There are a growing number of gene expression datasets available that can facilitate the identification of uniquely or differentially expressed genes across multiple tissues and array formats, especially in the liver.6 In the fields of fibrosis and liver disease, increasingly sophisticated genomic approaches are being employed; these studies have combined multiple sources of data to identify HCC biomarkers,7 explore regulators of collagen deposition,8 classify HCC into distinct subclasses9 and establish prognostic gene expression signatures.10 ,11

Several genomic approaches have also been employed to elucidate stellate cell biology. Subtraction cloning12 and microarray13 have identified differentially expressed transcripts during hepatic stellate cell activation and following their inactivation,14 ,15 for example. While these studies have provided valuable insight into stellate cell expression changes in response to injury and regression, no studies have compared stellate cell gene expression with the gene expression profiles of other cell types in the liver or between fibrotic tissues in different organs.

To identify novel stellate cell surface or prognostic markers, we leveraged the rapidly expanding availability of cell and tissue expression profiles to identify transcripts specifically expressed in stellate cells. We have generated a hepatic stellate cell gene expression signature that correlates with progressive liver disease in patients and animal models, and have used this signature to identify novel cell surface markers of stellate cells. Importantly, this expression signature correlates with patient prognosis in chronic liver disease, further validating both the hepatic stellate cell signature and the role of hepatic stellate cells in chronic liver disease. We have also used this signature to determine which tissue expression profiles are similar between hepatic, renal and pulmonary fibrosis. We anticipate that the stellate cell gene signature will be informative for future stellate cell targeting and isolation. Additionally, this signature should facilitate biomarker development, enhancing our ability to assess fibrosis stage and response to therapies.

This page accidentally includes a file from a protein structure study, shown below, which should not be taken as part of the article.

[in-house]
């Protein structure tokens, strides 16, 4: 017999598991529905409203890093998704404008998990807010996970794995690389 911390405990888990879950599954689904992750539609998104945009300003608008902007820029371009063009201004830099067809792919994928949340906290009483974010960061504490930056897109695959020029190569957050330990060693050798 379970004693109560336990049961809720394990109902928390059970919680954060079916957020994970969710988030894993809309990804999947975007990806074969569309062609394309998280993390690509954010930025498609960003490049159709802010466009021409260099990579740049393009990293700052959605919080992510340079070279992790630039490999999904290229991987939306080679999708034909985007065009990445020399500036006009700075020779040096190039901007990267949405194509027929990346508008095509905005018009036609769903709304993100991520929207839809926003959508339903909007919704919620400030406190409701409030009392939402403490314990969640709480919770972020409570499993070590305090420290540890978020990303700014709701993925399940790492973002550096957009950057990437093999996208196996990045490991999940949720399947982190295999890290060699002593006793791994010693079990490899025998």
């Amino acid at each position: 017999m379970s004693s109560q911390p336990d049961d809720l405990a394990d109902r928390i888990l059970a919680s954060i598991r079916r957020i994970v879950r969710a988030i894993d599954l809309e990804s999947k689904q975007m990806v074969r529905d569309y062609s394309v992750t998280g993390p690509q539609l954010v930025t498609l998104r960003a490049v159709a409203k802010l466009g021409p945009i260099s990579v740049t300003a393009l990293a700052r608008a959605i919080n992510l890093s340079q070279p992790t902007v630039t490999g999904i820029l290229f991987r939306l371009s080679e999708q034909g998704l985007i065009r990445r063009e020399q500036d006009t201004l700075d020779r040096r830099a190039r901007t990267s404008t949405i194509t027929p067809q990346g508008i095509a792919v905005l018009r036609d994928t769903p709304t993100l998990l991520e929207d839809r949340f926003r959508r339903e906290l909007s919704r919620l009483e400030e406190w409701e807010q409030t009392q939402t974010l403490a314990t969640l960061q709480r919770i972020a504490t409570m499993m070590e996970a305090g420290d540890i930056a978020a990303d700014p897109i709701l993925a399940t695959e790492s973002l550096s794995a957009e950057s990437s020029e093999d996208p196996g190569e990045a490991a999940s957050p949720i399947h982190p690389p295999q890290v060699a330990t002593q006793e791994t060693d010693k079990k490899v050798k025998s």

Experimental procedures

Identification of the hepatic stellate cell signature

To define the stellate cell gene expression signature, 98 platform-matched transcriptome datasets covering 17 liver cell and tissue types were obtained from previously published work13 and the National Center for Biotechnology Information Gene Expression Omnibus (GEO) ( (see online supplementary table S1 and figure S1). Raw scan data were obtained and converted to normalised data using the Robust Multi-array Average algorithm16 and quantile normalisation, implemented in the GenePattern genomic analysis toolkit ( ExpressionFileCreator module. Multiple probes corresponding to a gene were collapsed into a median value and subsequently labelled with an official gene symbol provided by the NCBI Entrez Gene database. Genes were included in the hepatic stellate cell signature if their median expression in either quiescent or activated stellate cells was at least twice as high as the highest expression in all other cell and tissue types. Mouse and rat genes were mapped to orthologous human genes based on the NCBI HomoloGene database (release 68), and rat and mouse genes with no known human homologous relationships were excluded from subsequent analysis. Unsupervised hierarchical clustering (Pearson correlation, average-linkage method) was performed on the discovery set using the GenePattern HierarchicalClustering module. Validation datasets, generated on microarrays from a range of species and platforms, were also obtained from the GEO database. Prenormalised gene expression measurements from each study were used for the analysis summarised in online supplementary figure S1.